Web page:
If you're looking for a car that is big enough inside for four adults regularly, or two plus two or three children and some luggage, and value fuel efficiency and a small footprint for easy parking, the Ford C-Max or C-Max Energi are definitely worth a good look. Which depends on how electrified you are.
I'll keep the following sections short, as the Energi is identical to the regular C-Max in most ways other than battery size and EV range.
APPEARANCE: It's recognizably a Ford in the current Ford styling idiom, and noticeably related to the Focus with which it shares chassis underpinnings. The C-Max is taller, in the manner of European vehicles, for maximized space efficiency. You have to look closely to tell an Energi from a regular C-Max. Most apparent is badging -- where the regular C-Max says "Hybrid" on the front fenders and tailgate, the Energi says "C-Max Energi". And there is the charge port on the left front fender. That's it.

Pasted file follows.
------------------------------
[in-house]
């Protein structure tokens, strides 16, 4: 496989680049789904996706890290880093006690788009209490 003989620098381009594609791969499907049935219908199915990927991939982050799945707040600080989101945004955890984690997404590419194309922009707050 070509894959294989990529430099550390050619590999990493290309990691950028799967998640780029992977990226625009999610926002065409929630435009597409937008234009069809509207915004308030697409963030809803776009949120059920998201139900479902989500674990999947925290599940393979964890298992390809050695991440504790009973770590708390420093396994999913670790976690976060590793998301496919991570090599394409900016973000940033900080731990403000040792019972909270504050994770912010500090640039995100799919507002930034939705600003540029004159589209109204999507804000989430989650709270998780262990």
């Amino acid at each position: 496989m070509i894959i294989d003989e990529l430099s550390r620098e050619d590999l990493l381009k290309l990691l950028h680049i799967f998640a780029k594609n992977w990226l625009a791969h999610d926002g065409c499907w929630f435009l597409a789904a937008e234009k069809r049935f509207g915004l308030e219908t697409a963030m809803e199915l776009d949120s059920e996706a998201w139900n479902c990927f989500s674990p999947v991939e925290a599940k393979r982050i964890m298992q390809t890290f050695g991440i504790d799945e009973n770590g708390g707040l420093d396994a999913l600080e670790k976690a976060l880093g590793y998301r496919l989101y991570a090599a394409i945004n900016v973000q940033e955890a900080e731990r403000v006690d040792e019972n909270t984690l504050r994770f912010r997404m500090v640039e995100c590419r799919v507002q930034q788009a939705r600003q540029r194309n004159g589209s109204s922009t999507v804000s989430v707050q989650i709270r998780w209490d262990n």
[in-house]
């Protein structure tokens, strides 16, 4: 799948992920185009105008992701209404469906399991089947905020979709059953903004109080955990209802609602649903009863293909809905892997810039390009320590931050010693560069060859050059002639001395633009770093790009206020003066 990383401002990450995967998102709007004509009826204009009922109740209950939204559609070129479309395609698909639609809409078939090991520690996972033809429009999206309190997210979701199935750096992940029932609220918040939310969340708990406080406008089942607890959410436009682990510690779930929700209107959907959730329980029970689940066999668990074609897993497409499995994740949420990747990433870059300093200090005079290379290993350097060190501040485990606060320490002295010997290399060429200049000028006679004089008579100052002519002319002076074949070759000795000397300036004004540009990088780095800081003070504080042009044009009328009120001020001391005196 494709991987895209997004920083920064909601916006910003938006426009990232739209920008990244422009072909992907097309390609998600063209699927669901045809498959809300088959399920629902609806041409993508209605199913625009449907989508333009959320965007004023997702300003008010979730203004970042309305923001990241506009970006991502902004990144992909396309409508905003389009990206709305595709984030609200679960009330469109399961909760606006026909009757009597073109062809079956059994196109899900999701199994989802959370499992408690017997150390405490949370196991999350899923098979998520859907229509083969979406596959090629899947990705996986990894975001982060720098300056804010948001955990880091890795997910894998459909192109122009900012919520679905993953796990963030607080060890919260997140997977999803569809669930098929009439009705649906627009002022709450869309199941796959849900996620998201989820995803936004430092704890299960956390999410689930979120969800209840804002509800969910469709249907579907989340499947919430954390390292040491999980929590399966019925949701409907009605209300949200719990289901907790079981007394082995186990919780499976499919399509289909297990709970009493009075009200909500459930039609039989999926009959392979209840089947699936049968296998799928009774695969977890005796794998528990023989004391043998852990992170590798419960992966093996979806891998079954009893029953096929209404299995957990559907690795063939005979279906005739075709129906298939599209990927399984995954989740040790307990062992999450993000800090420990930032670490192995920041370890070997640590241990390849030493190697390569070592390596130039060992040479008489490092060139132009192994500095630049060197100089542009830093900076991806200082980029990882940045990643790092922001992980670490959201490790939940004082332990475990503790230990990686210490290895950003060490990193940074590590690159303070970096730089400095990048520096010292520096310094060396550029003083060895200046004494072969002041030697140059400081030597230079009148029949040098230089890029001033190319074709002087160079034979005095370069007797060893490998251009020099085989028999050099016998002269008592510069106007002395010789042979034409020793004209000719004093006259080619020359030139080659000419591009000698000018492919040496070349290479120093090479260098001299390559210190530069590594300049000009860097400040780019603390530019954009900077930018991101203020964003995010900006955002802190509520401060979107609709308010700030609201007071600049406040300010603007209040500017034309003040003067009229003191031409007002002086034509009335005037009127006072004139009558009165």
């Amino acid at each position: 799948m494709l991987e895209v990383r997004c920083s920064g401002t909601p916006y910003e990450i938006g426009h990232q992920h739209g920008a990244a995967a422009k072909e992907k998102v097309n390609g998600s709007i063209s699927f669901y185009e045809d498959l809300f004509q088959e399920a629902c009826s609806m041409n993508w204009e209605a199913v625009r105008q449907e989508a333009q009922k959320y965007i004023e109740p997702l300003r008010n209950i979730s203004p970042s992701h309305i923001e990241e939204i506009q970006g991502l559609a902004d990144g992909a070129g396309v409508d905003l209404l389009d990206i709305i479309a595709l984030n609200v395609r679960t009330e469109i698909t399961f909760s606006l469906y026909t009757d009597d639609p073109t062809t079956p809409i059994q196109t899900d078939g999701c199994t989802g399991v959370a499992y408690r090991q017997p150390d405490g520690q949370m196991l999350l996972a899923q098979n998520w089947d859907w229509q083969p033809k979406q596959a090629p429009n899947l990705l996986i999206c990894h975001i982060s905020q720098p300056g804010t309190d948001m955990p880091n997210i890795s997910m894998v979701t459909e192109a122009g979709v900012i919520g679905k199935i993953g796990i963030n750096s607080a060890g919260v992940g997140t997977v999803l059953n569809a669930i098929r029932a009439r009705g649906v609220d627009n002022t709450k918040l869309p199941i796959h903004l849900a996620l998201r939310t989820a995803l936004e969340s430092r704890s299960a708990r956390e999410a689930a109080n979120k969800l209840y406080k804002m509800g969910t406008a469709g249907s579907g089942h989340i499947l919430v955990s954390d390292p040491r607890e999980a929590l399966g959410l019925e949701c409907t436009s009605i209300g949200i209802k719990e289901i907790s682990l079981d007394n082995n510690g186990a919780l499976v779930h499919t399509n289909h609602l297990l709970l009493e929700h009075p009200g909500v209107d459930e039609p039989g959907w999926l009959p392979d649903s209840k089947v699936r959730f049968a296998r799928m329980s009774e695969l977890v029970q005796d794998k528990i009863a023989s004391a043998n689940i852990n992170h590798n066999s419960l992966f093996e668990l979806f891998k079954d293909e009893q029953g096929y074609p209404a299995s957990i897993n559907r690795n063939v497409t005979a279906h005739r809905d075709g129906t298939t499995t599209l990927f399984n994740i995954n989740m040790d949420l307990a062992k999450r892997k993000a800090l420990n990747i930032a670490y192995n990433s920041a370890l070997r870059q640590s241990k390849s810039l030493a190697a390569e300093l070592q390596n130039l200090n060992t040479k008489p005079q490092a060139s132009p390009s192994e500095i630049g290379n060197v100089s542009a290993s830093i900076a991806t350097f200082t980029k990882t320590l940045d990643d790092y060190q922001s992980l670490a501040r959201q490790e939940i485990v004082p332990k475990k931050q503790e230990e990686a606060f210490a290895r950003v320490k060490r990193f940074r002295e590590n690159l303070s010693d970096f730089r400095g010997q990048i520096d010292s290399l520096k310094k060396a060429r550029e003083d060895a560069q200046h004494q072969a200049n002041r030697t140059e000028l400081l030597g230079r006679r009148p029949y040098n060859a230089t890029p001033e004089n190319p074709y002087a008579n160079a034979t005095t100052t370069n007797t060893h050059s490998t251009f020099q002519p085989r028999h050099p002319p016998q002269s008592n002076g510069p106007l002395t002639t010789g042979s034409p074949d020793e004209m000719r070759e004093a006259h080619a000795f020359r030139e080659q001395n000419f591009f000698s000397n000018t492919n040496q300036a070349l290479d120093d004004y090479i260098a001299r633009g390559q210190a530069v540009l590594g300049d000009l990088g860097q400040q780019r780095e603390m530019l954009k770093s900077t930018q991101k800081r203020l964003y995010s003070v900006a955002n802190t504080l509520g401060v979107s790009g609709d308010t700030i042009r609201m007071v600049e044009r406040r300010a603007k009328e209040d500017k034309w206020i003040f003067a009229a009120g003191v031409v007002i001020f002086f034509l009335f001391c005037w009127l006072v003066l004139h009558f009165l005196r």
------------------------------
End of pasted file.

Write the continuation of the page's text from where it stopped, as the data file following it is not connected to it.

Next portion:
COMFORT: As mentioned, the larger battery reduces space behind the rear seat a bit. That's about it for differences inside compared to the SEL trim level of the regular C-Max. Which means the same comfortable upscale interior with soft-touch materials on the doors and instrument panel, leather seating (heated in front), and "glass cockpit" instrumentation with reconfigurable information displays flanking the electroluminescent speedometer. There is another slight space reduction, as the storage under the left-side rear passenger floor is reserved for the charge cord.
SAFETY: All C-Max models have Ford's Personal Safety System™, AdvanceTrac® with Roll Stability Control™, all-speed traction control, dual-stage front airbags, front seat side-impact airbags, Safety Canopy® side-curtain airbags, a driver's knee airbag, Brake Assist, and SOS Post-Crash Alert™.
RIDE AND HANDLING: The Energi is not quite identical to the regular C-Max on the road as it weighs about 260 pounds more. That is noticeable, but not objectionable, and had a minimal impact on the C-Max's good road manners. Changes to the fully-independent MacPherson strut / Control Blade multilink suspension are minimal, ditto for the electrically-assisted steering. As in the C-Max, regenerative braking helps stopping, and the front brake discs are a bit larger to deal with the weight increase. It stops very well, and is actually enjoyable to drive on a good "sports car" road.